The Fascinating Tale of Maurice Little and his Nephew’s Quest of a Lifetime – PART 1

This year, 2017 has been one of quiet reflection, some painting and occasional visits to the Gallipoli battlefield. I love just wandering around the place, having a beer or two with the locals but still got to pay the bills…… That’s why holding the unique position as the ‘Resident Historian for Mat McLachlan’s Battlefield Tours’    keeps me busy from time to time. However, due to the downturn in interest in Gallipoli because of all the centenaries on the Western Front and Turkey’s somewhat disastrous tourism industry, it’s been a very lean season for all of us involved in Gallipoli.

Two weeks ago I received an email asking  if I was available for a very special journey to Gallipoli. Of course I jump at any chance and confirmed. I then received an interesting email from an older chap by the name of Mr. David Little. A 75 year old retired business leader from Queensland. First off he asked if I’d read Peter Stanley’s ‘Quinn’s Post’…. I had not. He then sent his unfinished manuscript for a book on the life of his uncle, E.M. (Maurice) Little of the 15th Battalion AIF. Now usually we get the details of family that died in the campaign, but in this case the campaign was  just the beginning of what can only be described as an extraordinary life.

Maurice was born in Barcaldine Queensland on 6th July 1893. The son of a Methodist preacher. He enlisted in what became known as ‘The Originals’ on 16th September in the 15th Bn AIF. He wrote about his first journey abroad as a bright 21 year old teacher. Eager to do his bit for the Mother Country. Maurice wrote about the waiting and endless rehearsals of preparing for the landing. B Company of the  15th landed in the afternoon of 25th April, what would from that day forward be known as ANZAC Day…………

The 15th eventually took up place in Quinn’s Post. He performed well in the opening engagements and was given a field promotion to Lieutenant. There was one huge difference in training that the Australians, indeed all the Allied forces faced in those early days. The use of sharp-shooters and more devastating, the use of bombs, hand grenades. Te Germans had trained  the Turks very well in these aspects of war….. The Anzacs had to play ‘catch up’.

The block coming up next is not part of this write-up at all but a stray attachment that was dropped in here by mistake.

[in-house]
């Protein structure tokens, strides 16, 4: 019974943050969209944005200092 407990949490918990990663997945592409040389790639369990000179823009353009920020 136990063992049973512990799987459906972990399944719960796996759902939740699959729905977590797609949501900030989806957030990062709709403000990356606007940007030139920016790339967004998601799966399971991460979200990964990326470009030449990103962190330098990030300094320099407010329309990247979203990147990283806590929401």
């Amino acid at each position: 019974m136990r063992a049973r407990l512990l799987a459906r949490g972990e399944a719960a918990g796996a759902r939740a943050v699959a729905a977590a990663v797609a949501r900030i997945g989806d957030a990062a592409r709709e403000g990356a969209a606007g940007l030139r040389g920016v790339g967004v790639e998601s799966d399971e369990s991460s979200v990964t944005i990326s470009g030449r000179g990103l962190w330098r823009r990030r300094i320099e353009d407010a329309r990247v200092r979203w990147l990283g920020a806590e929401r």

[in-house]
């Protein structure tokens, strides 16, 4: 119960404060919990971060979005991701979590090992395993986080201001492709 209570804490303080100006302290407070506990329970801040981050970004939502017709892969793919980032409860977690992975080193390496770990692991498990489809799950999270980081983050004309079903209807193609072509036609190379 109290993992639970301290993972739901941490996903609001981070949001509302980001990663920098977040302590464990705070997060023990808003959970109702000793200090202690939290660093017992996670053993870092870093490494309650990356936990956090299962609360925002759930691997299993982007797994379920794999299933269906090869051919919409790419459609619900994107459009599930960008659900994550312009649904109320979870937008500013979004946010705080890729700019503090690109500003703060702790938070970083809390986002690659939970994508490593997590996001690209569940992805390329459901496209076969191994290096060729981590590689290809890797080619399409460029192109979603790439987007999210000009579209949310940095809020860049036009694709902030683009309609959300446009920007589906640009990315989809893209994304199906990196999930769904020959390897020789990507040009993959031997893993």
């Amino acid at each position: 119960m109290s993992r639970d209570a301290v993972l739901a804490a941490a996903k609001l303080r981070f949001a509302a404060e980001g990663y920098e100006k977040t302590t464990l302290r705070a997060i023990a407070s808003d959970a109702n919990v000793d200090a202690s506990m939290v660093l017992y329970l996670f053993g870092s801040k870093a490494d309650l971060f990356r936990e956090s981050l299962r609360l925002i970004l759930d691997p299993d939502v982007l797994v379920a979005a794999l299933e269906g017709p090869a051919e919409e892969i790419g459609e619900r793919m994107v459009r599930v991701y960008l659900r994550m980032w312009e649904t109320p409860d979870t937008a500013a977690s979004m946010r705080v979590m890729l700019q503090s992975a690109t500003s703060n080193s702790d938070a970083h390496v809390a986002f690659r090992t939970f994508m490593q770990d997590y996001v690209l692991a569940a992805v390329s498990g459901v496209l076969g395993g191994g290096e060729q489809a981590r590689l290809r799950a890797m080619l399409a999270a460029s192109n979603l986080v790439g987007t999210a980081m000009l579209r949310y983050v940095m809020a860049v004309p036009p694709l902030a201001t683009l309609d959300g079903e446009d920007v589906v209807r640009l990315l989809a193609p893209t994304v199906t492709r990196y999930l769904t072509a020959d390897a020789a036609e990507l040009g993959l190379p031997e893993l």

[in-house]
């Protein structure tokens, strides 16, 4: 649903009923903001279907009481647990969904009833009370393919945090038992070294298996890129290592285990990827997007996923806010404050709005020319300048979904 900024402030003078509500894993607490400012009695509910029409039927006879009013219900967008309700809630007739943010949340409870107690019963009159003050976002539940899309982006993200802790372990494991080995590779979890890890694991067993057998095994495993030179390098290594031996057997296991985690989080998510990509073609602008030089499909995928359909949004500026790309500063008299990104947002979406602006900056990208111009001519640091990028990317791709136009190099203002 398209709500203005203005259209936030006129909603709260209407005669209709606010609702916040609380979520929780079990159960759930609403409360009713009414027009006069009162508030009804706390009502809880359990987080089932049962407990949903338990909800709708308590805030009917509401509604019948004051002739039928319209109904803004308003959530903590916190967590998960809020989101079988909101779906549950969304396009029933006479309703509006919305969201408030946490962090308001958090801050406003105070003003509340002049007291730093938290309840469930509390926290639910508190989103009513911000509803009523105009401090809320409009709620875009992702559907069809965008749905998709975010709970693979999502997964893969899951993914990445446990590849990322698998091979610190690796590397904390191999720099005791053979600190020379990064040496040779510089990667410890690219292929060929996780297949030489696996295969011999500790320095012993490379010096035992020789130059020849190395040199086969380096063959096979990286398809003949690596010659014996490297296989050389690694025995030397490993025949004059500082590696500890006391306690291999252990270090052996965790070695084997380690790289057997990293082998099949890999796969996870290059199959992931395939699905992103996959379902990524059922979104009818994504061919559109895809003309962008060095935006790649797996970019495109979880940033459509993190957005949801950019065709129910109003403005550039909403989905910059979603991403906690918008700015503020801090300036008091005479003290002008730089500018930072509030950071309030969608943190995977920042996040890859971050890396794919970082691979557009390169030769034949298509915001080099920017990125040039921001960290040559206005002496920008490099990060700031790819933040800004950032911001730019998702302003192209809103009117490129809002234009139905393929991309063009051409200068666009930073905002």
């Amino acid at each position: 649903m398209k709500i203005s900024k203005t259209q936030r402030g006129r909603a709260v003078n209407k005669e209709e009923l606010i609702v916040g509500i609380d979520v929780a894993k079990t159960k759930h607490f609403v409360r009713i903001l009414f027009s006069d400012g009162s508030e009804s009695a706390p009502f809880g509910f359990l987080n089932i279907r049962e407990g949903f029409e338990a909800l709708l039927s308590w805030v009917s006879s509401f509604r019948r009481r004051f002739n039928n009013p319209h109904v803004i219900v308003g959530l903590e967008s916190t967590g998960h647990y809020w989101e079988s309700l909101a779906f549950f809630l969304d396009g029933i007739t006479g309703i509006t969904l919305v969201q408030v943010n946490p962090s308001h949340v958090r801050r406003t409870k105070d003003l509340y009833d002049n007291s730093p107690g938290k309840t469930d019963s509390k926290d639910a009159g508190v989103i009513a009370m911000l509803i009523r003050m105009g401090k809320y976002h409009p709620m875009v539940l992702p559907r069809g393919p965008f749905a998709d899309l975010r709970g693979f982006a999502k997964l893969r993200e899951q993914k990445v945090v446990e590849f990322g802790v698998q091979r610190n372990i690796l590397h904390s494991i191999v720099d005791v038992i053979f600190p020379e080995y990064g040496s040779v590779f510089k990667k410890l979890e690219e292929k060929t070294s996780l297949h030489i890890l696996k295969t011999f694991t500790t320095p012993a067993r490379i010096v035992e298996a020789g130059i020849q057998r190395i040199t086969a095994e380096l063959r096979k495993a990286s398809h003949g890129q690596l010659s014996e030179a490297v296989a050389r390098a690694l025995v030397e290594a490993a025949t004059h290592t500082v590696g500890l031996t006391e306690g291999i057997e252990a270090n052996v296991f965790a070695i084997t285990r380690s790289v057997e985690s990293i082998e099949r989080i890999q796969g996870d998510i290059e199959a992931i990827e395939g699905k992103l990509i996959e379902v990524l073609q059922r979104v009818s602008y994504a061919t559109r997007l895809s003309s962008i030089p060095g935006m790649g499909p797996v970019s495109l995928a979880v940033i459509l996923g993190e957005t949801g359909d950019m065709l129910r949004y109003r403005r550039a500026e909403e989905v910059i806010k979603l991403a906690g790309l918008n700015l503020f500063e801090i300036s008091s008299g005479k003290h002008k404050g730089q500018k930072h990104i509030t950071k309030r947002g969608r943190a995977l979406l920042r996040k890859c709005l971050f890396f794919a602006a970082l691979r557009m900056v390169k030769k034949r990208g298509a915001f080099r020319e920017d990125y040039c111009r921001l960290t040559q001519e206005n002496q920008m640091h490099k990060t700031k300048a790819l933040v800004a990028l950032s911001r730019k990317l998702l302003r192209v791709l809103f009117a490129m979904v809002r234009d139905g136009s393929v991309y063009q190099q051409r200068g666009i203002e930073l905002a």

Early in the  piece the Anzacs had devised a system of building  the much needed bombs from used ‘jam tins’ packed with nails, barbed wire, metal, rocks etc. Maurice was given the task to test out the new devices and two of them were given to him and his men to try out. A Queensland miner in his charge gave his experience and cut the wick then placed a match in the fuse. They lit the bomb and threw it into No Mans Land, after some time it exploded. Problem was that the fuses were way too long and therefore  the enemy could easily  pick it up and send it back to our trenches. To use the bombs successfully the Anzacs  would need to cut the fuses dangerously short to have the desired  effect. Ironically it was this action that was to prove almost fatal for Maurice on the 29th of May.

The Turks were a determined lot and saw Quinn’s Post as the key to driving the Anzacs back into the sea. On the 29th of May the Turks broke into the Quinn’s trenches. The situation was dire. The Turks had occupied two bombproof shelters built to provide rest and security for the garrison. Maurice and his men were given the task of sending  the Turks back across No Mans Land. He was given an ample amount of jam tin bombs and was given the task of cutting off reinforcements trying to aid their comrades. To be able to bomb men running the fuses needed  to be cut as short as possible. It was during this action  that a jam tin exploded in Maurice’s hand. He sustained major injuries including the loss of his right hand, and his eyesight. He was repatriated to the beach still fully conscious. He even asked to be sent back into the line to assist his men. The last action he  took that day was to recommend  one of his men for a commendation for delivering a bomb into the bombproof shelter and therefore convincing the Turks to surrender. Quinn’s Post was the last thing he ever saw in his life, but it was the beginning of a new life for the 22 year old……